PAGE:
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Archive for June, 2010

Using subprocess for popen

June 16, 2010 1 comment

While trying to use a Python script today I came across this:

/usr/local/lib/python2.6/site-packages/londiste/repair.py:73: DeprecationWarning: os.popen4 is
deprecated.  Use the subprocess module.
s_in , s_out = os.popen4("sort –version")

The troubling code:

s_in, s_out = os.popen4("sort --version")

Now this is because with Python 2.6 and above ‘popen4’ is something that is a depreciated feature, which means it will be better to change it to use ‘subprocess’ in order to get rid of the warning message.

A replacement to that is by using ‘subprocess’ as…

p = subprocess.Popen("sort --version", shell=True, stdin=subprocess.PIPE,
stdout=subprocess.PIPE, stderr=subprocess.STDOUT, close_fds=True)
(s_in, s_out) = (p.stdin, p.stdout)

For using subprocess, you will have to add this as well:

import subprocess

Using subprocess instead of popen does the same thing and gets rid of the annoying warning.


Shoaib Mir
shoaibmir[@]gmail.com

import subprocess
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Categories: Python Tags: , ,

Understanding ‘iostat’ output for database I/O loads

June 5, 2010 2 comments

From the Linux man page:

“The iostat command is used for monitoring system input/output device loading by observing the time the devices are active in relation to their average transfer rates. The iostat command generates reports that can be used to change system configuration to better balance the input/output load between physical disks.”

Reports that we get from ‘iostat’ are really useful but I myself had a little bit of trouble when trying to interpret the results while using the the first time, but since then its my preferred go-to tool when trying to debug disk overloads.

I usually use the iostat command with the following switches:

iostat –d –x <interval>

Where…

-d = gets rid of the CPU stats so that we can easily concentrate on the I/O only

-x = some additional info like ‘await’ and ‘svctm’ (will discuss them later)

<interval> = this is time in seconds, so every number of <interval> seconds you will get a new ‘iostat’ report

Let’s now see a sample output of ‘iostat’:

If we look at stats above usually we would look at %util and if we see close to 100% it can identify the problem for a single disk setup, but not in a usual multi-disks scenario.

Columns that we look at it in order to identify the problem will be:

syvctm: The average service time (in milliseconds) for I/O requests that were issued to the device

await: The average time (in milliseconds) for I/O requests issued to the device to be served. This includes the time spent by the requests in queue and the time spent servicing them.

This basically means:

 await = syvctm + wait time in queue

Now using the above we can have a basic rule to identify an overloaded setup:

…if you can see a lot of difference in values for ‘syvctm’ and ‘await’ every now and then, that can tell you about I/O requests being going into long waits and this should help you identify the problem.


Shoaib Mir
shoaibmir[a]gmail.com

Categories: PostgreSQL Tags: , ,

TRUNCATE problems with Slony

June 3, 2010 5 comments

Slony (http://slony.info/) is great for high availability/load balancing and I have been recommending it to users for years now and haven’t really seen any major problems with it if you have got proper checks on the whole replication setup using proper monitoring with something like Nagios.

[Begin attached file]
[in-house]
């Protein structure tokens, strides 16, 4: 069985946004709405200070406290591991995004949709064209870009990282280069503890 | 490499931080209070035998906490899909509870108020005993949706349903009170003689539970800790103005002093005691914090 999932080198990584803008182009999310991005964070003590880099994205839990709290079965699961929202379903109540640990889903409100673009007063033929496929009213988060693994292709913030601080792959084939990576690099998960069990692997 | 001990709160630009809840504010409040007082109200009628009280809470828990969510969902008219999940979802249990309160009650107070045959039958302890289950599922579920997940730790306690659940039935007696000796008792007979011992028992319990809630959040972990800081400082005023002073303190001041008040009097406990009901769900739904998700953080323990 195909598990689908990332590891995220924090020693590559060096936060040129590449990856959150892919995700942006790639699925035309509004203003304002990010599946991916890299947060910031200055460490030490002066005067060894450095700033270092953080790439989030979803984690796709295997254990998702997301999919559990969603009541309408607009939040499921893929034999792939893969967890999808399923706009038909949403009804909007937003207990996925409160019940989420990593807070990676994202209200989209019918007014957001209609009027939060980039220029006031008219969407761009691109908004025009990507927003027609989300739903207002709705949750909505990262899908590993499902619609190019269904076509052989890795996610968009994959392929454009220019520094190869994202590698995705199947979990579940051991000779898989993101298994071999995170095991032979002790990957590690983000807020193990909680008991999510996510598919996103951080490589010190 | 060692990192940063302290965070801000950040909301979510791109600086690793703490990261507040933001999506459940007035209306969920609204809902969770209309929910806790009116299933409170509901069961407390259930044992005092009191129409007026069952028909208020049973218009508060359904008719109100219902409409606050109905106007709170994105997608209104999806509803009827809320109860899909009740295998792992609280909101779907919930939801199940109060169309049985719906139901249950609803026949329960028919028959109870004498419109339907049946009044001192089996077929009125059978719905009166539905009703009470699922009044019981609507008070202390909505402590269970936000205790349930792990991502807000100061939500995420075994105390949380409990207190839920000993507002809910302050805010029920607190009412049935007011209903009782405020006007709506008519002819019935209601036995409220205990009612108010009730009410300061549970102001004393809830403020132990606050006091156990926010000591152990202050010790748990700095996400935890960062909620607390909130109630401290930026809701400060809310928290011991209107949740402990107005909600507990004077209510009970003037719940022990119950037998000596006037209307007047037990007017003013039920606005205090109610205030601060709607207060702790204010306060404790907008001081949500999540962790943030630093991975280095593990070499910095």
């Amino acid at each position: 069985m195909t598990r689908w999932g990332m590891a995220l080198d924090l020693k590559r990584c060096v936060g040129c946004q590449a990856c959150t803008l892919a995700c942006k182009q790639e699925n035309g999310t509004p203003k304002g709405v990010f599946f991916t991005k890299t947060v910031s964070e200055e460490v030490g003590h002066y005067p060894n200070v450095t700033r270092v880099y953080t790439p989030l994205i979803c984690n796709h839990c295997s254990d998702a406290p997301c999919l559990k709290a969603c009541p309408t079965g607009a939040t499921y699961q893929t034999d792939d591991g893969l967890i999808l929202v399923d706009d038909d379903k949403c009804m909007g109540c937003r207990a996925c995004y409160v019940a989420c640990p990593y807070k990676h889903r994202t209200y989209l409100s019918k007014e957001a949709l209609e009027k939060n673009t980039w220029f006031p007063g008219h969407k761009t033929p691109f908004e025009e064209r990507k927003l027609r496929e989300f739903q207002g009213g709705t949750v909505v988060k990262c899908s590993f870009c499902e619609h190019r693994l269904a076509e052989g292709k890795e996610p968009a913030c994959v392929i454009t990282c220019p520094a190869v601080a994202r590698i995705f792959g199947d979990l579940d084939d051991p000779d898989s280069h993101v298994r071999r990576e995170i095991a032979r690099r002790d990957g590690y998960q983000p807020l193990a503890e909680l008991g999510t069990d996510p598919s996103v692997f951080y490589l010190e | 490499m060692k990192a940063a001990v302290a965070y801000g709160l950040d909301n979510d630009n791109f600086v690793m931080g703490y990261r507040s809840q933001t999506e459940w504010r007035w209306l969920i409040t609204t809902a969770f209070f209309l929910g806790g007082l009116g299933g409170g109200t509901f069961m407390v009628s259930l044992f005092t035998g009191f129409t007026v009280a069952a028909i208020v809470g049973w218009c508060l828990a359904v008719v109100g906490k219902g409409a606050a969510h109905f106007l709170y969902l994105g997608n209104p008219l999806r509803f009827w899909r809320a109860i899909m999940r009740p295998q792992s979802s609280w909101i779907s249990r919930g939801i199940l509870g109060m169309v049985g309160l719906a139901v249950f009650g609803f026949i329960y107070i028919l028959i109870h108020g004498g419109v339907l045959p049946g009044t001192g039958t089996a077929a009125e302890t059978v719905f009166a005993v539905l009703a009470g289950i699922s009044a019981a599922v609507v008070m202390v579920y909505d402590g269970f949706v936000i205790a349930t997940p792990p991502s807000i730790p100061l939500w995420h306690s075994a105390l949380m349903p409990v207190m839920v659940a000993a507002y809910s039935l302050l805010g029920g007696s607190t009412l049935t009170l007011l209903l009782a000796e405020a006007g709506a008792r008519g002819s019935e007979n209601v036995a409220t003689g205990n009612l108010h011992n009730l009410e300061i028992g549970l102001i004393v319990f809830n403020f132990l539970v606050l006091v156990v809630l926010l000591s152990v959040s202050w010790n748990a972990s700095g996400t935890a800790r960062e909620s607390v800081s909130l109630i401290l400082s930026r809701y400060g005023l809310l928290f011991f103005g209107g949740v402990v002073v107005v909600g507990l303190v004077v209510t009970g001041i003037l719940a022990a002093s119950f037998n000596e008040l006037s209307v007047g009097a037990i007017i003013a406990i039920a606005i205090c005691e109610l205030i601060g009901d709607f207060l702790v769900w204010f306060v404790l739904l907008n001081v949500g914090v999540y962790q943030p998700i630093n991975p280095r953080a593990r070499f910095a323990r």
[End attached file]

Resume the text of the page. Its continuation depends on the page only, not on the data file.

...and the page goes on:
But well at times there is this annoying thing that always gave me trouble when a user goes and just runs a TRUNCATE on one of the master tables in order to do maintenance and all of the sudden you start getting errors like this on the slave nodes:

2010-06-01 11:02:09 ESTERROR  remoteWorkerThread_1: "insert into "public"."table1" ("a","b") values ('1','one');

" ERROR:  duplicate key value violates unique constraint "table1_pkey"

The reason behind this is…

  • You did a truncate on a table at master node and assumed that this statement is all replicated to slaves as well
  • Truncate event is not triggered like INSERT/UPDATE/DELETE (For PostgreSQL < 8.4) so that means the slave never got it and they still have the old copy of the table
  • On master the table is now empty but the slave table has old records, which means on inserting new data you might start getting duplicate key violation error

I have used the following approach in the past to solve it…

Do a TRUNCATE on slaves for the same table and you will then see all those INSERTS/DELETES/UPDATES going through in the Slony logs file that have been queued up since Slony started getting these duplicate key violation problems

In order to avoid these scenarios, you have to keep on checking Slony lag times from sl_status of replication schema and alert if it goes above the dangerous lag limit. If it does, go and check the Slony logs as they usually tell the detailed story.

Another option to avoid doing TRUNCATE is by using table partitioning, which means when you need to drop old data just get rid of the specific partition and drop it out of the Slony cluster as well instead of doing a TRUNCATE. This way it will save you a lot of database routine maintenance like vacuuming as well because you are not deleting data using DELETEs but you are now dropping the whole partition.

I have recently seen trigger support for PostgreSQL 8.4 and above but I am not sure if it’s been implemented in Slony yet or what exactly is the plan on that, but it will be great to have that with Slony. I do have seen Bucardo (http://blog.endpoint.com/2009/07/bucardo-and-truncate-triggers.html) supporting truncate with triggers though.


Shoaib Mir
shoaibmir[@]gmail.com

Categories: PostgreSQL Tags: , ,